1. Don’t recommend note-taking as a career-growth strategy for women
Former startup investor Chris Sacca tweeted an interesting piece of advice last week (albeit with some grammatical errors):
To which we replied:
Speaking of office housework…
2. Coach frequent volunteers to stop raising their hand
Office housework goes beyond note taking. It’s any undervalued task that needs to get done but don’t impact the bottom line.
Unfortunately, women tend to volunteer for office housework tasks more than men. And when they’re saddled with scheduling follow-up meetings, planning team building activities, cleaning up source code comments, and other administrative duties that are not part of their job description, they may miss out on more visible, impactful tasks. Eventually, they could be perceived as lower-level employees, even if they have high potential.
Allies can change this dynamic. We can look out for coworkers who frequently volunteer for office housework tasks and talk to them in private. Let them know that by spending time on housework tasks, they’ll have less time to spend on more valued projects. On contributions that directly impact the business. On deliverables that count during performance appraisals.
We can coach them to stop raising their hands.
3. Set up rotations for office housework
Not only do women tend to volunteer for office housework tasks more than men, they’re also asked to take them on more than men. And research from the Center for WorkLife Law at the University of California, Hastings College of the Law indicates that women of color are tasked with office housework even more frequently than their white colleagues.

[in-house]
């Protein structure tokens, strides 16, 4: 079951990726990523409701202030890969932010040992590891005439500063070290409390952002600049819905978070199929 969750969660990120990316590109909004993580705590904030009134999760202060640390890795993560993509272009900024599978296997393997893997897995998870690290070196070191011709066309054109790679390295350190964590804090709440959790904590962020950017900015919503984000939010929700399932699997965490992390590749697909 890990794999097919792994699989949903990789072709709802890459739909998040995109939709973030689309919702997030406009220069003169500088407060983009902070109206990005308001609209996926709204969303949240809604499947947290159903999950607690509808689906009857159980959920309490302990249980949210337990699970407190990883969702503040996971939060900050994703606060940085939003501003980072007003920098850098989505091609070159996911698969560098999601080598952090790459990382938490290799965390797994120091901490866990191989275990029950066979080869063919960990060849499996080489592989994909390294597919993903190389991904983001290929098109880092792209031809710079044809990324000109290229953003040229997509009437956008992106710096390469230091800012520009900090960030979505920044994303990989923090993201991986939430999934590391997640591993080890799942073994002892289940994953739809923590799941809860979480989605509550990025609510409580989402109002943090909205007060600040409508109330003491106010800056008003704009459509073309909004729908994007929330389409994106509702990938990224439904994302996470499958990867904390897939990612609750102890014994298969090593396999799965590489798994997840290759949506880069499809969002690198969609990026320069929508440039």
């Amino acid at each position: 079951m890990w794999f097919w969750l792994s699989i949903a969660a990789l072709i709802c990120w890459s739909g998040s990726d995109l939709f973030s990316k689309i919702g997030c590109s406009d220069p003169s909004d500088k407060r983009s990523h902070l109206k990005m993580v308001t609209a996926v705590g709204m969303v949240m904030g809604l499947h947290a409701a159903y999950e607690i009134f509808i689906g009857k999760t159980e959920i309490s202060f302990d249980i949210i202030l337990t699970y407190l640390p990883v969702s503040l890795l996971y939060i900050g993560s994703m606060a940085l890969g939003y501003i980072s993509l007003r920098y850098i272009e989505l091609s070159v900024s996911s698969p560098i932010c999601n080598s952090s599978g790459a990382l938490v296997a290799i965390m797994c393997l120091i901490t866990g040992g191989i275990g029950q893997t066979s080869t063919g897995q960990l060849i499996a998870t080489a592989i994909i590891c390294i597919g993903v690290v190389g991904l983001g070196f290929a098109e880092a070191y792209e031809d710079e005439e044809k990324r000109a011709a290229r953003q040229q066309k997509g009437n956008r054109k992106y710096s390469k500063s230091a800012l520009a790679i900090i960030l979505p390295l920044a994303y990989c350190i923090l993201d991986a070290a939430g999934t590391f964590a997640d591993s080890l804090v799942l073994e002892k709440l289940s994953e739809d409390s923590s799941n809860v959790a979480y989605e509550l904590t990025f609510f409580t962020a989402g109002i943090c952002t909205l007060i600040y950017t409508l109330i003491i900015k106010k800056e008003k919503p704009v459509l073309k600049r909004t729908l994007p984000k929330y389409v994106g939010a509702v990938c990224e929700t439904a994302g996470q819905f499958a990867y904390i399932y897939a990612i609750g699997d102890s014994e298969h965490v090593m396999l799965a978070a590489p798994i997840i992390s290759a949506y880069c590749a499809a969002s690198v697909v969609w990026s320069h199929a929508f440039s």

To disrupt this pattern, set up a rotation schedule for any administrative tasks that aren’t part of someone’s job description. Think scheduling meetings, taking notes, timekeeping, planning monthly birthday lunches, and so on.
That’s enough this week about office housework. Let’s move on to other topics…
4. Ask, “Would I use the same language to describe a white man?”
A study of 88,000 medical student evaluations found them to be riddled with racial and gender bias. For example, men were described as “scientific,” while women were “fabulous” and members of minority groups “pleasant.”
As a UCSF doctor interviewed about the study said, “If I’m trying to write a letter for a white woman or minority, I ask ‘would I use the same language to describe a white man?’ ”
Now that’s something we can all do the next time we’re writing a recommendation letter or a performance evaluation.
Looking for more ideas for how to avoid bias when writing recommendations? Check out this one-pager from the University of Arizona.
5. Say “blank spot” instead of “blind spot”
In everyday conversation, having a “blind spot” tends to imply something negative. As in, if someone were better or more skilled, they wouldn’t have the blind spot. E.g., “You appear to have a blind spot to this emerging competitive threat.” Or “Because of your blind spot, you missed an opportunity.”
Because of this negative connotation, the phrase “blind spot” may be offensive to people with blindness.
Instead, why not describe the person as being “unaware?” Or, substitute the phrase “blank spot?” This suggestion comes from @neethemself on Twitter, who pointed out that it’s, “similar enough to the common ableist term to provoke thought, and occasionally direct discussion/teaching moments simply by using it.”
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